There is still cause for aestivating. The temperature has not dropped below 26 degrees centigrade since I complained to you last time. In my defence - against all of you who love the heat, of course - I offer the plea that I have never had a wish to hibernate and positively enjoy the cold weather. I thought that at three score and a lot more than ten years old my blood would have thinned and I would better be able to tolerate the soaring temperatures. It hasn't. In an attempt to thwart the Wizard of Discomfort, I went with the Father of my children on a river cruise in aid of a very worthwhile charity. Advantages: cool breezes, wonderful views, even of Tower Bridge being opened to let our tall mast through, and interesting fellow travellers. Disadvantages: 30 degrees and no shade. Worse than that, the outing was described as a breakfast cruise with a recital by a dear, young soprano friend thrown in as an incentive. However, breakfast and singing were to take place below deck, access to which was via a flight of stairs that had a gradient of one in one. That's right. You heard: one in one. In other words, a ladder. The ladder was decked out as pretend stairs, in that it had steps of about four inches wide, covered in something or other. Give or take a hyperbole or two, it was a ladder. To add insult to certain injury, the 'facilities' were also below. Picture Liz, stick in hand, steppping gingerly over various coils of ropes and impedimenta, nothing supportive to hold on to, surveying the prospect of spending the next several hours hungry, needing the Ladies, gently boiling in the unshadowed noonday sun. Actually, gently boiling probably equates to simmering, wouldn't you say? Got the picture? There was but one solution: Keep Calm and Carry on.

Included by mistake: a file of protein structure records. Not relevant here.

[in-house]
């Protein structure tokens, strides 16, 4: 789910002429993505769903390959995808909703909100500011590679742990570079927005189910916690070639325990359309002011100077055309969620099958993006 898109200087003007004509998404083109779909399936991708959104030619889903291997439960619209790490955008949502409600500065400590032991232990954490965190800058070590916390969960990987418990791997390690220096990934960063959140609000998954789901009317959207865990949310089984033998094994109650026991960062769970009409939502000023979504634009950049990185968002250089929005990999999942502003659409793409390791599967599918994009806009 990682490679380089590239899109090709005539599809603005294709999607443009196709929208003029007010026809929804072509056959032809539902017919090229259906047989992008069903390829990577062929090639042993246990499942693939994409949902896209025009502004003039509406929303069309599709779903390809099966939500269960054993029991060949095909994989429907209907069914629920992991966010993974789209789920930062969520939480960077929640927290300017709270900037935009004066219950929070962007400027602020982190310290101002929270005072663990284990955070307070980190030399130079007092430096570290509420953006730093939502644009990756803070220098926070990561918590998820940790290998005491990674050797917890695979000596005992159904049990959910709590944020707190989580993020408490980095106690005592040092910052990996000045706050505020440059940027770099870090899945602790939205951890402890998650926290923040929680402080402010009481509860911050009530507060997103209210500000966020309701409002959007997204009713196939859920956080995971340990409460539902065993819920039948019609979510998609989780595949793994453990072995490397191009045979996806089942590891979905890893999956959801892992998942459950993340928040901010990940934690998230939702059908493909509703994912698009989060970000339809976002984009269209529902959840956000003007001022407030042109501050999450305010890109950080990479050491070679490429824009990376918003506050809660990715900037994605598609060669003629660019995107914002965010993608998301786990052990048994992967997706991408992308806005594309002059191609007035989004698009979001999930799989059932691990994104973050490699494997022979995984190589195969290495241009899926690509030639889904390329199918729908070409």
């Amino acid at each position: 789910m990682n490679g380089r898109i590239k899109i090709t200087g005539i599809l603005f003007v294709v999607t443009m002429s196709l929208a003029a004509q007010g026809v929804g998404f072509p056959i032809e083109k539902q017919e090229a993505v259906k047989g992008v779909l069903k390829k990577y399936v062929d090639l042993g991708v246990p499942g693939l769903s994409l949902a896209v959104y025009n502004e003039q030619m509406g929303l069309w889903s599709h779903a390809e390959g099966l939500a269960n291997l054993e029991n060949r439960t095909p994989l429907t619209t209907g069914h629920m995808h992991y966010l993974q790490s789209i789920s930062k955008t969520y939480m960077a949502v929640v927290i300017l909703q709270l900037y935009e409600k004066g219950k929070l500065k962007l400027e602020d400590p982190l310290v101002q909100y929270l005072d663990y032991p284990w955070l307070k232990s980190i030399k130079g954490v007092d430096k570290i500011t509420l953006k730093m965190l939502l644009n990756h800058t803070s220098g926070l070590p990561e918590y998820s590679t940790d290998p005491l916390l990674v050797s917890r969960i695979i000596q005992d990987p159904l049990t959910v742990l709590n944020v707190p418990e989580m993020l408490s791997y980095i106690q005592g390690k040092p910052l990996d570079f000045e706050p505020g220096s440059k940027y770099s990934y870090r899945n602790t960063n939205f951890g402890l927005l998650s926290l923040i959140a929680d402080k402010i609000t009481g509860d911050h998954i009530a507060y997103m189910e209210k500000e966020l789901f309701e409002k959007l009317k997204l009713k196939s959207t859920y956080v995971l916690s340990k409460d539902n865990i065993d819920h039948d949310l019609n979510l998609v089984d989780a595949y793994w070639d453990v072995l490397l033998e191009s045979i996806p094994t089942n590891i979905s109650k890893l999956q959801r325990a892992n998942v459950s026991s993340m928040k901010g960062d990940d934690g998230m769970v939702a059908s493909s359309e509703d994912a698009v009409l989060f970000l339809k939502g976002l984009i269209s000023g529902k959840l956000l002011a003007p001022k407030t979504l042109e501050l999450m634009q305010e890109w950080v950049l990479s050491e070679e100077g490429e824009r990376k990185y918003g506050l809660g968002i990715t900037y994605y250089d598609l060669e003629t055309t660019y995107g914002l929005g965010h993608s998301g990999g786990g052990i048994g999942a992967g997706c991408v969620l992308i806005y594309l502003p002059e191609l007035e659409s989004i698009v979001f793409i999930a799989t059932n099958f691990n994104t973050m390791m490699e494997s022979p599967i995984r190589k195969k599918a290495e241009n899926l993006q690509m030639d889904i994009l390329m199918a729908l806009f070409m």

As a habit, I am a veritable Girl Guide in my 'be preparedness'. My carry-on bag holds an umbrella which doubles as a parasol during aestivation and a bag of nuts or whatever to guard against hunger at any time. On this occasion, in the interest of glamour, I had dispensed with the basics and in the bag had only half of a forgotten banana, a great deal the worse for hanging about, and a shawl to cover the opposite contingency to the one I was facing - freezation. I told myself all bad things come to an end and prayed they or I would come to that end before soon. The soprano was deeply sympathetic about my access dilemma and brought me a plate of food. I took it from her and put it down beside me while I divested myself of my bags and freed my hands. You've guessed. Crash, bang ,splatter, there was my plate up-ended on the deck. I thought I was too old for embarrassment: I'm not. But I applied a touch of Mindfulness and allowed myself to be tidied up without recourse to an outpouring of apologies. When we moored temporarily,on the way back, waiting for our time to dock, Himself and I dis-embarked across a miniscule stretch of Thames and went to an adjacent hotel to deal with nature and whatever. It was not my best mannered moment nor my most ingratiating and I doubt I shall ever be asked again, but needs must when the Wizard of Overheating prevails. When I was forty I'd have shimmied up and down that ladder like any monkey you have ever met, bearing sausage and scrambled egg in one hand and my carry-on bag in the other. As it was, the only carrying on I achieved was the inevitable brouhaha I created by my elderly incapability to run the course as it was presented." O dee meah", as my baby son would have said when rueing his day. Prynhawn da